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INTRODUCTION

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carisoprodol (kar-i-sop-roe-dole)

Soma, Vanadom

Classification

Therapeutic: skeletal muscle relaxants (centrally acting)

Pharmacologic: carbamate derivative

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Indications
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Adjunct to rest and physical therapy in the treatment of muscle spasm associated with acute painful musculoskeletal conditions.

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Action
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Skeletal muscle relaxation, probably due to CNS depression. Therapeutic Effects: Skeletal muscle relaxation.

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Adverse Reactions/Side Effects
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CNS: dizziness, drowsiness, agitation, ataxia, depression, headache, insomnia, irritability, syncope. Resp: asthma attacks. CV: hypotension, tachycardia. GI: epigastric distress, hiccups, nausea, vomiting. Derm: flushing, rashes. Hemat: eosinophilia, leukopenia. Misc: ANAPHYLACTIC SHOCK, fever, psychologic dependence, severe idiosyncratic reaction.

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PHYSICAL THERAPY IMPLICATIONS

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Examination and Evaluation
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  • Be alert for signs of anaphylactic shock, including pulmonary symptoms (tightness in the throat and chest, wheezing, cough, dyspnea), skin reactions (rash, pruritus, urticaria, flushed or pale skin), dizziness, fainting, tachycardia, and GI problems (nausea, vomiting, diarrhea). Seek immediate medical assistance if patient develops these signs.

  • Assess patient's pain, stiffness, and ROM to help document antispasm effects.

  • Assess heart rate, ECG, and heart sounds, especially during exercise (See Appendices G, H). Report any rhythm disturbances such as tachycardia or symptoms of increased arrhythmias, including palpitations, chest discomfort, shortness of breath, fainting, and fatigue/weakness.

  • Assess blood pressure (BP) periodically and compare to normal values (See Appendix F). Report low BP (hypotension), especially if patient experiences dizziness, syncope, or other symptoms.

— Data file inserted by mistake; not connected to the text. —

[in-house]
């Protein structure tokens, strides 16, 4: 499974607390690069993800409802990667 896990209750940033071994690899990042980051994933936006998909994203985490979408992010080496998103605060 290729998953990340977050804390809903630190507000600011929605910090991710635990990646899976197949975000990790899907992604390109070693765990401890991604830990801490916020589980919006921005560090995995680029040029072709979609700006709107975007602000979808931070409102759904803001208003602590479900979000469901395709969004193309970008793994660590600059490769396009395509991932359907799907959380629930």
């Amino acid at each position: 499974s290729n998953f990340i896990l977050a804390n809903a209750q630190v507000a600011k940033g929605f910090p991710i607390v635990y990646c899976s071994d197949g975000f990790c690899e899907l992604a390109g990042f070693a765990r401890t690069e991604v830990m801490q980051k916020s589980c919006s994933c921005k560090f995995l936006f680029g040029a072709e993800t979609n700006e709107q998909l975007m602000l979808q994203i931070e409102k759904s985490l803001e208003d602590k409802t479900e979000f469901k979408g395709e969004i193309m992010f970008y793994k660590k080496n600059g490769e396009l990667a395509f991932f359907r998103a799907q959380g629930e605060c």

• Assess symptoms of asthma attacks and bronchospasm (wheezing, coughing, tightness in chest, dyspnea). Perform pulmonary function tests to quantify suspected changes in ventilation and respiration (See Appendices I, J, K).

  • Monitor for signs of eosinophilia (fatigue, weakness, myalgia) or leukopenia (fever, sore throat, signs of infection). Report these signs to the physician.

  • Assess dizziness and ataxia that might affect gait, balance, and other functional activities (See Appendix C). Report balance problems and functional limitations to the physician, and caution the patient and family/caregivers to guard against falls and trauma.

  • Be alert for agitation, irritability, depression, or other alterations in mood and behavior. Notify physician promptly if these symptoms become problematic.

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Interventions
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  • Implement appropriate manual therapy techniques, physical agents, and therapeutic exercises to reduce pain and wean patient off muscle relaxants as soon as possible.

  • Help patient explore other nonpharmacologic methods to reduce chronic pain, such as relaxation techniques, exercise, counseling, and so forth.

  • Implement fall-prevention strategies, especially if balance is impaired (See Appendix E).

  • Because of the risk of cardiac arrhythmias and abnormal BP responses, use caution during aerobic exercise and other forms of therapeutic exercise. Terminate exercise if patient exhibits untoward symptoms (chest pain, shortness of breath, unusual fatigue), or displays other criteria for exercise termination (See Appendix L).

  • To minimize orthostatic hypotension, patient should move slowly when assuming a more upright position.

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